Caffeine has a small effect on 5-km running performance of well-trained and recreational runners

J Sci Med Sport. 2008 Apr;11(2):231-3. doi: 10.1016/j.jsams.2006.12.118. Epub 2007 Jun 1.


The purpose of this study was to investigate if caffeine ingestion improves 5-km time-trial performance in well-trained and recreational runners. Using a double-blind placebo-controlled design, 15 well-trained and 15 recreational runners completed two randomized 5-km time-trials, after ingestion of either 5mgkg(-1) of caffeine or a placebo. Caffeine ingestion significantly improved 5-km running performance in both the well-trained and recreational runners. In comparison to the placebo trial, the caffeine trial resulted in 1.1% (90% CI 0.4-1.6) and 1.0% (0.2-2%) faster times for the well-trained and recreational runners. Reliability testing of the recreational runners indicated a test-retest error of measurement of 1.4%. We conclude that caffeine ingestion is likely to produce small but significant gains in 5-km running performance for both well-trained and recreational runners.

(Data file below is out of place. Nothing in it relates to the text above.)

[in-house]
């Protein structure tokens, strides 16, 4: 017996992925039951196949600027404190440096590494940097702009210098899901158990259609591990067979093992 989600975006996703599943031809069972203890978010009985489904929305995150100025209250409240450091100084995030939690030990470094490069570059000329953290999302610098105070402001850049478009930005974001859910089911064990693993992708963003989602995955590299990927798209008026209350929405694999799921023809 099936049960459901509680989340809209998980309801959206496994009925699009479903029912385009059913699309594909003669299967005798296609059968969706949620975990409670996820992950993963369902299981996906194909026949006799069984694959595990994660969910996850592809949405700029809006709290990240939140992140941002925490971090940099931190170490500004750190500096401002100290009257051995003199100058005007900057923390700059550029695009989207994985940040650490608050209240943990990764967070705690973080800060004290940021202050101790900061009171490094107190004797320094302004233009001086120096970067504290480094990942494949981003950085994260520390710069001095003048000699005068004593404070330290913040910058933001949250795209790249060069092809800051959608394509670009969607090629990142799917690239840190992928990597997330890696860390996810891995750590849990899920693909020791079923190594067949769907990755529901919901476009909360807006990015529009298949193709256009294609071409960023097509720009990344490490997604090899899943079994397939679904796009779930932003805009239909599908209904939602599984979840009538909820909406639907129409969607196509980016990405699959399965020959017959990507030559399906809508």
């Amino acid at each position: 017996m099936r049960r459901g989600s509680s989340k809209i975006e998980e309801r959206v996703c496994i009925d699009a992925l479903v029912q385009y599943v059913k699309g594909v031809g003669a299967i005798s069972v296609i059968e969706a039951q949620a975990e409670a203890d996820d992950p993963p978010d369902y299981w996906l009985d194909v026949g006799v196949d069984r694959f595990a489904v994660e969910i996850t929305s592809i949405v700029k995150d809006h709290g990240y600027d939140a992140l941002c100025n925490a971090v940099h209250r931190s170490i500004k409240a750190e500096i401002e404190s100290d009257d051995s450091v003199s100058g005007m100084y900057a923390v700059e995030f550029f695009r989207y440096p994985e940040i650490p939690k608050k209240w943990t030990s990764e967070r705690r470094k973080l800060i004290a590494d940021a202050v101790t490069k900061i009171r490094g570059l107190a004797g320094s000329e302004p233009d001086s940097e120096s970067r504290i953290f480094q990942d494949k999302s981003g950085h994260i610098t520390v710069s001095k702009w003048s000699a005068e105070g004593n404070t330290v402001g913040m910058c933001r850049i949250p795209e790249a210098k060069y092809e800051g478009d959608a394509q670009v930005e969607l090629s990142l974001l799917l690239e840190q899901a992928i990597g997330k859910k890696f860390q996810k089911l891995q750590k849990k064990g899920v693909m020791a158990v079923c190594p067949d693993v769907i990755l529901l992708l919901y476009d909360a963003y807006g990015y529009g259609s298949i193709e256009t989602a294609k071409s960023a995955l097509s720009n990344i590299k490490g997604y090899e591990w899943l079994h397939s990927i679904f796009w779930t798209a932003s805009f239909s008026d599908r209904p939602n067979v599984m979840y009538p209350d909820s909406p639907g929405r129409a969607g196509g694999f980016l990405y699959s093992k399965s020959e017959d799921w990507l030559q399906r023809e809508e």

Publication types

  • Randomized Controlled Trial

MeSH terms

  • Adult
  • Athletic Performance
  • Caffeine / pharmacology*
  • Central Nervous System Stimulants / pharmacology*
  • Double-Blind Method
  • Exercise
  • Exercise Tolerance / drug effects*
  • Humans
  • Placebos
  • Running*


  • Central Nervous System Stimulants
  • Placebos
  • Caffeine